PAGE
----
Water-source heat pump systems provide highly efficient zone-controlled heating and cooling throughout a building by using water circulating in a closed piping loop as a thermal energy transport and exchange medium.
Individual heat pumps add or remove heat from the air within each zone as required to meet its unique heating or cooling load. During zone heating, they extract needed heat (thermal energy) from the common water loop. During zone cooling, heat is rejected into the water loop where it can then be shared with all other heat pumps throughout the building. Thus rejected heat, which is wasted to the outdoors in most HVAC systems, is completely utilized before any new energy source is used for heating the building.
Buildings contain year-round sources of thermal energy (internal heat gains) that are recovered and recycled by a water-source heat pump system, such as:
The electrical energy used for lighting in most structures varies from 1 to 4 Watts per square foot [11 to 13 Watts per square meter].
Humans emit thermal energy ranging from 300 to 500 Btu per hour [88 to 147 Watts] depending upon their activity.
The energy consumed by equipment such as computers, printers, copiers, and motors is emitted as heat if they are located within the conditioned space.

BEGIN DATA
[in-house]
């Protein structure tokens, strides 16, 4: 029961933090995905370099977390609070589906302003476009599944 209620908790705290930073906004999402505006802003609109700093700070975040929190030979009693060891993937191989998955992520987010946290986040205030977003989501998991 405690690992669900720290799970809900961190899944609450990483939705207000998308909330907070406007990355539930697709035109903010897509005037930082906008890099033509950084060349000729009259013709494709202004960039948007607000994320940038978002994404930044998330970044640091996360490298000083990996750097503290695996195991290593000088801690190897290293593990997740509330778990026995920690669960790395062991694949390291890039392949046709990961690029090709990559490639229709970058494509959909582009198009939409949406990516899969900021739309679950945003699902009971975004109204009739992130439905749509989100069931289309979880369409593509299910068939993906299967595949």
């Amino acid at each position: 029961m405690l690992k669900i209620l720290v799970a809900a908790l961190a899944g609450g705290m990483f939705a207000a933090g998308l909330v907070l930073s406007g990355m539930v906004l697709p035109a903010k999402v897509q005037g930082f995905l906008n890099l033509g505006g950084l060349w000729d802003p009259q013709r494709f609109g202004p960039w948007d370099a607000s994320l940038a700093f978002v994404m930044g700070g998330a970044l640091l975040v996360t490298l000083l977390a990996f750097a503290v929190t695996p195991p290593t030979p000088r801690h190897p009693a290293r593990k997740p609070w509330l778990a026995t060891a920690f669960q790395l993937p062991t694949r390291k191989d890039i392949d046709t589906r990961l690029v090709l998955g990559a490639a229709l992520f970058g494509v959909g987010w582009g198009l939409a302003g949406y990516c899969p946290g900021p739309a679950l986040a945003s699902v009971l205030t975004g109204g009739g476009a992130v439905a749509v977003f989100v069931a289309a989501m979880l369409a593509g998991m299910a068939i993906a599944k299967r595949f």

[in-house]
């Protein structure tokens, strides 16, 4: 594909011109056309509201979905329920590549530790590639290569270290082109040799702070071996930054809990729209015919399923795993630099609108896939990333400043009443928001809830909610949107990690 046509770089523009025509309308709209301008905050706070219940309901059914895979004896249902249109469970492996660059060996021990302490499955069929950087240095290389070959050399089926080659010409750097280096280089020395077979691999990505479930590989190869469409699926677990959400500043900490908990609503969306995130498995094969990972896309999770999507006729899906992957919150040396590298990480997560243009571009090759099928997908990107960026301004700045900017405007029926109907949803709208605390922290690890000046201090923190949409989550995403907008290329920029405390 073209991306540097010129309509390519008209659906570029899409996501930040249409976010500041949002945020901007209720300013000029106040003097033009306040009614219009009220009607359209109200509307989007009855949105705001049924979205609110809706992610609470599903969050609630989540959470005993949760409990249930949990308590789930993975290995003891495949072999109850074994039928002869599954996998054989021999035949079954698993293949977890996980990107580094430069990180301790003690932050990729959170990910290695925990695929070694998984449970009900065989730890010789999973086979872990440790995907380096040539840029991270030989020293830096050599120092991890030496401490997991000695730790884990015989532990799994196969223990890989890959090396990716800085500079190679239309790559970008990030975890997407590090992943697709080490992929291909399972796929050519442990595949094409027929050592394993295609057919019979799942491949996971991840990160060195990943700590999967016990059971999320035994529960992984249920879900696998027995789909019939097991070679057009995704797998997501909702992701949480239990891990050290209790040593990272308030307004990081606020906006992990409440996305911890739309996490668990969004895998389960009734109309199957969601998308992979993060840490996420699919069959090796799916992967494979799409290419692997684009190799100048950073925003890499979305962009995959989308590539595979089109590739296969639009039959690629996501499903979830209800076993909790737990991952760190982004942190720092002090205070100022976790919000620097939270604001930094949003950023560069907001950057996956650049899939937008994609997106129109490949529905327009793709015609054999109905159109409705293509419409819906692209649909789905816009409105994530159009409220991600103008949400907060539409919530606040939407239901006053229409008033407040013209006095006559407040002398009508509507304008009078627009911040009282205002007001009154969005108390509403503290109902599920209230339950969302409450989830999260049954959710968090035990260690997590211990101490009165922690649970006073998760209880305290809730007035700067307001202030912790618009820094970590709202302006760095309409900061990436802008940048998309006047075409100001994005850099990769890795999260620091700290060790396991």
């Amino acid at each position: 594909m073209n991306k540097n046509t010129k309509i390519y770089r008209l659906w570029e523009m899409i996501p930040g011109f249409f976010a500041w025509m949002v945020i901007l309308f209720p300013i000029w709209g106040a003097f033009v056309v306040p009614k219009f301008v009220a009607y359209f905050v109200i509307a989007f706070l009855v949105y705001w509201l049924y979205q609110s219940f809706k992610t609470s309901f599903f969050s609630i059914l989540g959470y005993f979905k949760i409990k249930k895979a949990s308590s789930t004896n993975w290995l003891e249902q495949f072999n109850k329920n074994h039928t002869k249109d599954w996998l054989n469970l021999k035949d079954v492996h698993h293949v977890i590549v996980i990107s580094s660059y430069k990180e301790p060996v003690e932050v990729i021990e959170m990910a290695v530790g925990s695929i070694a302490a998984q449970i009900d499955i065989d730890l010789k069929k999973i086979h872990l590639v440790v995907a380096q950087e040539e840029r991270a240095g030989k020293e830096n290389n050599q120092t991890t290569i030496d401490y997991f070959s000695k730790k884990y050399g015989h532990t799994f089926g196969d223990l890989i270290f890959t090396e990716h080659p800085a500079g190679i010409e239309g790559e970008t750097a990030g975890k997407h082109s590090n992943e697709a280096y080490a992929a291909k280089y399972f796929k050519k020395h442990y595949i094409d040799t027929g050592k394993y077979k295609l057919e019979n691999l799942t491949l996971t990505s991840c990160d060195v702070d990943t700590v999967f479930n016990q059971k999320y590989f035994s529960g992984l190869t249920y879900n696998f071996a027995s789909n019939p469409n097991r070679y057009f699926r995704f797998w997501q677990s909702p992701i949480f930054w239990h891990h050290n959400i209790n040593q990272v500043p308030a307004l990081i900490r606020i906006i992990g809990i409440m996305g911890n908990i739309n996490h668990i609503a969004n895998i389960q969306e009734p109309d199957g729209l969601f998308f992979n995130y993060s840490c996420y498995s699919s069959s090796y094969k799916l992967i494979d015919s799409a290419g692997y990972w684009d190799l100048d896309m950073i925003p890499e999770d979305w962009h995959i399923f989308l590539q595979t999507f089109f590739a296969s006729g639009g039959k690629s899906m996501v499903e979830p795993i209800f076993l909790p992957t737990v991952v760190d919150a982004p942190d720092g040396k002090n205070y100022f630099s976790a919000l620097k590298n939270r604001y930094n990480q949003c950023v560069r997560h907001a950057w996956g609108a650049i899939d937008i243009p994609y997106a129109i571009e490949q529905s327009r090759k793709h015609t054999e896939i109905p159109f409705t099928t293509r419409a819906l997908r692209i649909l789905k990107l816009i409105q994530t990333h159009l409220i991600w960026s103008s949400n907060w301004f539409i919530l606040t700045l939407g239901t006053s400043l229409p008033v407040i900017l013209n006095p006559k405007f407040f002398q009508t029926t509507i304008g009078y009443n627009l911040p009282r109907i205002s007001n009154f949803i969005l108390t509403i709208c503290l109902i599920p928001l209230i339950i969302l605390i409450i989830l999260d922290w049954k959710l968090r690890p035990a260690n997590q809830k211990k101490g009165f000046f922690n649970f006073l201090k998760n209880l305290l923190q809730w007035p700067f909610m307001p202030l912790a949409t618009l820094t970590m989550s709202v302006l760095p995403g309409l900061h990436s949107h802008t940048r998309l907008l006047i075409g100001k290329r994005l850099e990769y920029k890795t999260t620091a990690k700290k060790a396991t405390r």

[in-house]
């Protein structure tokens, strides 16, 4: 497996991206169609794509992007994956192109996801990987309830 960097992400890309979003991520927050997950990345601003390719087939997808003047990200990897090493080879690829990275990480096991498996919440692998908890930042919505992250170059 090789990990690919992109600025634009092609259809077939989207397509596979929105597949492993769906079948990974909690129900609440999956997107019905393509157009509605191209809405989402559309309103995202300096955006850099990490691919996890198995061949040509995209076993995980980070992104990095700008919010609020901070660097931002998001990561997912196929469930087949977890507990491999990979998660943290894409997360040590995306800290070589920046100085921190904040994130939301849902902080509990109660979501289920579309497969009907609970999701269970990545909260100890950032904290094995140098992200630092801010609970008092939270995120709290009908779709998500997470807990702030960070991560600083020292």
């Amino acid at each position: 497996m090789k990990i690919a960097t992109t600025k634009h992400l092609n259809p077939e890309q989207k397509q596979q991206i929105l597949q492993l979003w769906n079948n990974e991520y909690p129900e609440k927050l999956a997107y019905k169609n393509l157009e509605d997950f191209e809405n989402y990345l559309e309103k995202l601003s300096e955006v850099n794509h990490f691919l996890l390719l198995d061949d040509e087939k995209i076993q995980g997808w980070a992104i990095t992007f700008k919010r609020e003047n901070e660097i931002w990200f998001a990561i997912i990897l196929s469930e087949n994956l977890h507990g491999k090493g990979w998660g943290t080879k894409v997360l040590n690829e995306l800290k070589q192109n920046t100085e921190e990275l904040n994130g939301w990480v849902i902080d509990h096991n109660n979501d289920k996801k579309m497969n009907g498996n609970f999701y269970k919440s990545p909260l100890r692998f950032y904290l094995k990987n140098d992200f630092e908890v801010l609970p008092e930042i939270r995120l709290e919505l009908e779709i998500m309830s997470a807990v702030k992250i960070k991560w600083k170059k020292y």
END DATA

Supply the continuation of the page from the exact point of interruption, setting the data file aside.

Perimeter zones with large glazed areas may require daytime cooling even during cold weather.
The thermal energy recovered in the water loop of a water-source heat pump system can be used for most purposes that require heat, such as:
Water-source heat pumps in zones that require heating extract thermal energy from the water loop.
Special “water-to-water” heat pumps extract thermal energy from the water loop to heat service hot water, swimming pools and spas, or to serve hydronic loads such as snow-melt systems.
Dedicated “outside air” heat pumps extract thermal energy from the water loop to heat outside air used for ventilation.